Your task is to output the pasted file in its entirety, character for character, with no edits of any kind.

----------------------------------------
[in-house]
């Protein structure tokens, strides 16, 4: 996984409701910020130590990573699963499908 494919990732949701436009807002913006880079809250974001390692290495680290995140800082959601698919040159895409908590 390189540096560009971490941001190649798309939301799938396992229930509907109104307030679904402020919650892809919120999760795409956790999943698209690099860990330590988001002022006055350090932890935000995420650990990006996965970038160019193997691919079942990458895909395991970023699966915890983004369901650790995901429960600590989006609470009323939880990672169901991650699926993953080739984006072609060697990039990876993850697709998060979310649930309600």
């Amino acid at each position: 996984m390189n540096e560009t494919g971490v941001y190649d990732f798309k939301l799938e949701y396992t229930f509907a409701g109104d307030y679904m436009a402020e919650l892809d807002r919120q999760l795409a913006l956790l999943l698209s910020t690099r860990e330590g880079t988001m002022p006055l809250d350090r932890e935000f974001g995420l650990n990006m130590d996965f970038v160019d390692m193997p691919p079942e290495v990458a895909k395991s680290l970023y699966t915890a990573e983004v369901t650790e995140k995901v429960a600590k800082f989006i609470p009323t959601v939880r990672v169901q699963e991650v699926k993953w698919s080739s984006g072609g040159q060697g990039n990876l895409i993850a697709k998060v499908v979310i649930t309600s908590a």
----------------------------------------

[in-house]
């Protein structure tokens, strides 16, 4: 996984409701910020130590990573699963499908 494919990732949701436009807002913006880079809250974001390692290495680290995140800082959601698919040159895409908590 390189540096560009971490941001190649798309939301799938396992229930509907109104307030679904402020919650892809919120999760795409956790999943698209690099860990330590988001002022006055350090932890935000995420650990990006996965970038160019193997691919079942990458895909395991970023699966915890983004369901650790995901429960600590989006609470009323939880990672169901991650699926993953080739984006072609060697990039990876993850697709998060979310649930309600």
């Amino acid at each position: 996984m390189n540096e560009t494919g971490v941001y190649d990732f798309k939301l799938e949701y396992t229930f509907a409701g109104d307030y679904m436009a402020e919650l892809d807002r919120q999760l795409a913006l956790l999943l698209s910020t690099r860990e330590g880079t988001m002022p006055l809250d350090r932890e935000f974001g995420l650990n990006m130590d996965f970038v160019d390692m193997p691919p079942e290495v990458a895909k395991s680290l970023y699966t915890a990573e983004v369901t650790e995140k995901v429960a600590k800082f989006i609470p009323t959601v939880r990672v169901q699963e991650v699926k993953w698919s080739s984006g072609g040159q060697g990039n990876l895409i993850a697709k998060v499908v979310i649930t309600s908590a």